John Cale – Music for a New Society/M:FANS

A case can be made for John Cale having delivered the most richly varied catalog in the rock canon. A before/after view of his Velvet Underground tenure makes clear his role as the group’s experimental soul. After indulging his avant classical roots for a bit post-departure, Cale delivered the brilliantly pastoral Paris 1919 (at the same time he was contributing to Nick Drake’s classics, fer chrissakes), then rounded out the Seventies with an impressive parade of albums that straddled guitar rock and taut dissonance.

Cale dialed things down significantly for 1982’s austere, largely piano-based Music for a New Society. Hailed in some corners as a masterpiece, it plays to me more like a coda to an incredible run – I prefer the prior year’s Honi Soit, on my short list of the ’80s’ most overlooked records. New Society sounds like an intended grand statement that comes up a bit short – perhaps Cale agrees, because 34 years on he’s taken another run at it, packaging the remastered original with the largely re-recorded M:FANS. Reportedly he began from the original master tapes but also enlisted his present-day touring band, creating a distinct alternate version. It’s an unusual move for the 72-year old Cale, but as usual he turns it into a compelling listen.

M:FANS opens with “Prelude,” an audio collage centered on an overseas phone call featuring Cale’s mother singing him a Welsh lullaby – he removed “Prelude” from the original, fearing it was too mawkish following her death. It serves as a nice setup here for a broader re-sequencing, feeding into the mournful “If You Were Still Around” (co-written with playwright Sam Shepard!), even if Cale does complete the thought with “…I’d shake you by the knees.” The combo also signals Cale’s shift away from the anti-military rants of his previous two albums (check the brutal, punk-influenced Sabotage/Live, an outlier in his catalog) to the realm of the personal, while tackling even darker subject matter. For instance, “Thoughtless Kind” masquerades as a somber ballad while recounting the tale of a mother being escorted away by police after committing an unspecified heinous crime.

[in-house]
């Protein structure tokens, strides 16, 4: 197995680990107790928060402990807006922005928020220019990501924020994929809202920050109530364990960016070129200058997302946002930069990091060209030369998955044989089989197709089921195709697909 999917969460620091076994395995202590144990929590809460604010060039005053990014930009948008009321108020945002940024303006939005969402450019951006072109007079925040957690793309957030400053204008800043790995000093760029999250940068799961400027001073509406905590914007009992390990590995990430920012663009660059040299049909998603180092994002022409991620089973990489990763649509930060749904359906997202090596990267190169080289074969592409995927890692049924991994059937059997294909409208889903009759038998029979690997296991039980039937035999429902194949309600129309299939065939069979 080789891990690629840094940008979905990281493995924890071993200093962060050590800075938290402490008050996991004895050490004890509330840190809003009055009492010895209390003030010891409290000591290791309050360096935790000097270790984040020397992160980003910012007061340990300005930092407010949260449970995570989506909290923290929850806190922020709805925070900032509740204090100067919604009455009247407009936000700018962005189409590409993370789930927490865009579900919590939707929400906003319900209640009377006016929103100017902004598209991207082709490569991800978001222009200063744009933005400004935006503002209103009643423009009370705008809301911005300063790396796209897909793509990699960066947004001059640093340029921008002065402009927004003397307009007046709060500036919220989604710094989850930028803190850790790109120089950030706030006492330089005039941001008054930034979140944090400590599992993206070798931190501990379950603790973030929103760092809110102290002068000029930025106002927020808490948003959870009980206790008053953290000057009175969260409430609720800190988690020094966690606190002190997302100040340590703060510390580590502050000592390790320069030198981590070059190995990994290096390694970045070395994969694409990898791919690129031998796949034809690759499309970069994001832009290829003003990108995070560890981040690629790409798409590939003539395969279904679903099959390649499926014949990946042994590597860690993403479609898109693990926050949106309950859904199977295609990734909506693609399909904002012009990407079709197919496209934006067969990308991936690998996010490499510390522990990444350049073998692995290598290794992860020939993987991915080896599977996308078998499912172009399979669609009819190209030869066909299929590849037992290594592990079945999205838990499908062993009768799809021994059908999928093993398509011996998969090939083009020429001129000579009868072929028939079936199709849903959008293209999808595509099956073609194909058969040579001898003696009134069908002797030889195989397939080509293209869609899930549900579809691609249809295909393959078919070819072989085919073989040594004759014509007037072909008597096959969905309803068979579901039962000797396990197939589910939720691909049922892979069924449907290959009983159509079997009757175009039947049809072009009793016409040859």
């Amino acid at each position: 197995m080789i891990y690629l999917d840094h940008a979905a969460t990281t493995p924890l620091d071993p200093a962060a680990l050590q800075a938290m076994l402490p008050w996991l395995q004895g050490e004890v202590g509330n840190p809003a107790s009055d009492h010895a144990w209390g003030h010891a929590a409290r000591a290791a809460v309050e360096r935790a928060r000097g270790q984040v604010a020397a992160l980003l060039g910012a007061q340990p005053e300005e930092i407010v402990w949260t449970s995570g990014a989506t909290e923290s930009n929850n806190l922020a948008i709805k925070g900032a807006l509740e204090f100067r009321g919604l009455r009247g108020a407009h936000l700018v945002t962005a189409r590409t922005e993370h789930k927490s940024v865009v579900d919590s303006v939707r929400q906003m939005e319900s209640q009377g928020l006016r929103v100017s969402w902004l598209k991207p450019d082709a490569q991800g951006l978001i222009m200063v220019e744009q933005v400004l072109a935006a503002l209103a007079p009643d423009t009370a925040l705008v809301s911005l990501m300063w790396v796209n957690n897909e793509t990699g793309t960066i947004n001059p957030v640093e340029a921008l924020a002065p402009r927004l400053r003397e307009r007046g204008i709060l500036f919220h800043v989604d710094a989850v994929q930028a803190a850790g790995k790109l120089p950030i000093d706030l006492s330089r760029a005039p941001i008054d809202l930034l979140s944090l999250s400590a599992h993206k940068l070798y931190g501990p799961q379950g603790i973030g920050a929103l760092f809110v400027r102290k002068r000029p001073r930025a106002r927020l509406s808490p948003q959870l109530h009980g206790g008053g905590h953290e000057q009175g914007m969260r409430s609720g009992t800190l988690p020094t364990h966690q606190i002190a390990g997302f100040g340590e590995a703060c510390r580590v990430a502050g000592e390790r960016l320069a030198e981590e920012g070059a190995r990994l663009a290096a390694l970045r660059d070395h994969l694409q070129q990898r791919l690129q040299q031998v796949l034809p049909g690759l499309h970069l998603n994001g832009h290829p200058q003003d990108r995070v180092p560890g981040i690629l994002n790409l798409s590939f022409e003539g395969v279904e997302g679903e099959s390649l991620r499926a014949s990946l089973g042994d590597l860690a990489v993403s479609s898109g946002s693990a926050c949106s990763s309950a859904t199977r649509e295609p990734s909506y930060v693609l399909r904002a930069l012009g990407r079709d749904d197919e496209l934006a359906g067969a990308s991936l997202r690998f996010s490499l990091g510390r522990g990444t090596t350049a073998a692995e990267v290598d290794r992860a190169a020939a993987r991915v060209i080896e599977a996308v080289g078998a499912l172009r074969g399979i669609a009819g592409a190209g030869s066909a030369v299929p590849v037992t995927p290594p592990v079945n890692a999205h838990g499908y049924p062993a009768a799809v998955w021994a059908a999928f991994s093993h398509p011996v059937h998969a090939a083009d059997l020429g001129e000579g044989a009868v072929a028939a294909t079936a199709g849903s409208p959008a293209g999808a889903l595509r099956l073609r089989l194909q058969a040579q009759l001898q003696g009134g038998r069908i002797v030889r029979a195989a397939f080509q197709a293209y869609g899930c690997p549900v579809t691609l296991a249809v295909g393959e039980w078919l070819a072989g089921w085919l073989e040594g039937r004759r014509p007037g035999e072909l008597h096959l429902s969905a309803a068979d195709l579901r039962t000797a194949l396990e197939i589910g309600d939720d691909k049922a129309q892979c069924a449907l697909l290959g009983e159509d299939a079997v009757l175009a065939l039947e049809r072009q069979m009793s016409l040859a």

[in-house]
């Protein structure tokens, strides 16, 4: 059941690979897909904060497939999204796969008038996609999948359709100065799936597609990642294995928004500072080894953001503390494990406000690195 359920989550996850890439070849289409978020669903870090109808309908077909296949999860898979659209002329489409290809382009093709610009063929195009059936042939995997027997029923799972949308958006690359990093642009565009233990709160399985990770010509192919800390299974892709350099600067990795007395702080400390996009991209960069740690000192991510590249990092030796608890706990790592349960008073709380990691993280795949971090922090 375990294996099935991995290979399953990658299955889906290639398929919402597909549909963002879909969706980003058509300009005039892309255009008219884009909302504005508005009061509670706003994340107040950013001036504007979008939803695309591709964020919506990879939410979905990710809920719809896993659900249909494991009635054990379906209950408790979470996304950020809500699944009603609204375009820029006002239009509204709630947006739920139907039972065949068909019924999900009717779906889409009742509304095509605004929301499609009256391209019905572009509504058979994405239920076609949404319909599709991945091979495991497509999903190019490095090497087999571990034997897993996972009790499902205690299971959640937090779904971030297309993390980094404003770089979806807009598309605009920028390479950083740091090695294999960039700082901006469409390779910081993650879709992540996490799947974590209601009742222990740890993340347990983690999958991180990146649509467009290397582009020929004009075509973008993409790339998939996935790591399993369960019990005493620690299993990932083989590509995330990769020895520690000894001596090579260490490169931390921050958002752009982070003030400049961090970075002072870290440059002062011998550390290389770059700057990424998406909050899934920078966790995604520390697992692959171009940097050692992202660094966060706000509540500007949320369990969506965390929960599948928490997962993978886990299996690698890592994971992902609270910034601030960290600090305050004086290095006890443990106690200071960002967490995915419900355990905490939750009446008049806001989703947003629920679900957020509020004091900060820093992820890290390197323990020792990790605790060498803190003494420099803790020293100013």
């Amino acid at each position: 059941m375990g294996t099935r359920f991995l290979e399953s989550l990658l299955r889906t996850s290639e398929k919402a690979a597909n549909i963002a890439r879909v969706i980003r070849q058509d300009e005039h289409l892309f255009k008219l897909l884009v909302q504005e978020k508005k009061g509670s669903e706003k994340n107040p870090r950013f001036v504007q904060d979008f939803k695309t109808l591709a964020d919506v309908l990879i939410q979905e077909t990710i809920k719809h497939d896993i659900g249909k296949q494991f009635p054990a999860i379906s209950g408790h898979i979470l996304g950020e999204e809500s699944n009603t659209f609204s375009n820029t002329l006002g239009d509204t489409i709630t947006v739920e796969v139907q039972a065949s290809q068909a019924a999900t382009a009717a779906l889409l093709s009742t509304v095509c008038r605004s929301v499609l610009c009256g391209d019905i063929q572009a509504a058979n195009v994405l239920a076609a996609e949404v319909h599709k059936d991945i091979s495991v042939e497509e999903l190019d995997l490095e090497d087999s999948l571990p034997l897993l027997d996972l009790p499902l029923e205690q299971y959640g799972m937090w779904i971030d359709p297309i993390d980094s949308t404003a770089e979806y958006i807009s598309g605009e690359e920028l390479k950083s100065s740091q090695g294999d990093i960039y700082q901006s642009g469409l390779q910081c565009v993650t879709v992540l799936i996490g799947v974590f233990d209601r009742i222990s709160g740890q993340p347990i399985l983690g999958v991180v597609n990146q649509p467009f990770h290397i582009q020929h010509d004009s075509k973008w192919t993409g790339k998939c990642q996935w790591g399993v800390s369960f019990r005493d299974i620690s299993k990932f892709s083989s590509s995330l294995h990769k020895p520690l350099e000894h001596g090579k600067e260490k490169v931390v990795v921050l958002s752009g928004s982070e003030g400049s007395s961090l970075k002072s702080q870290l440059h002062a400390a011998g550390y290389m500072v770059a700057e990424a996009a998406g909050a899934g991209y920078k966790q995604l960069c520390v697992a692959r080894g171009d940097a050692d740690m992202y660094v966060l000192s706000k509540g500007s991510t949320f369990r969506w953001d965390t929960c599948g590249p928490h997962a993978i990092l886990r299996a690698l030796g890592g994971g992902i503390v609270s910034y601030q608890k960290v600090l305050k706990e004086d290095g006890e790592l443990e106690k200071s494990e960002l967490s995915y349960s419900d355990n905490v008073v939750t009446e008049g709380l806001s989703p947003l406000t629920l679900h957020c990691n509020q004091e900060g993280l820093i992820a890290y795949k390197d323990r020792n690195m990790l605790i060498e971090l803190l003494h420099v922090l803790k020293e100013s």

The reconstituted M:FANS fills the sonic open spaces of the original with persistent electronic hum, which also supersedes New Society’s occasionally dated keyboard effects. Cale also processes his vocals, giving them a sense of remove (and accommodating the range limitations that come with age) and adding a layer of spoken narrative in places. It makes M:FANS a more cohesive sounding album – the straight-ahead full-band workout “Changes Made” no longer sounds like a fish out of water, for example – which works as a positive or a negative depending on the song. Cale drops the cathartic chorus from “Close Watch,” New Society’s most beautiful and memorable melody, although in his defense it was his third go at the track (it originally appeared on 1975’s Helen of Troy).

Interestingly, M:FANS drops two tracks from the original article, and they happen to have been the most overwrought. Both were extensions of classical tropes (“Damn Life” was set to a backdrop of “Ode to Joy”) and were also the two collaborations with Cale’s ex-wife Rise – who narrated “Rise, Sam and Rimsky-Korsakov.” Whatever the reason, it’s addition by subtraction.

In retrospect, John Cale can be seen as something of a role model for Destroyer’s Dan Bejar – both are talented musical contrarians with a penchant for shifting course before the public’s taste catches up with them. Music for a New Society has aged surprisingly well and M:FANS is a worthy companion piece. I wouldn’t recommend either as an entry point to Cale’s superb catalog – for that I’d suggest Paris 1919 or Fear – but for the converted the pair make for a fascinating ride.

John Cale
Music for a New Society/M:FANS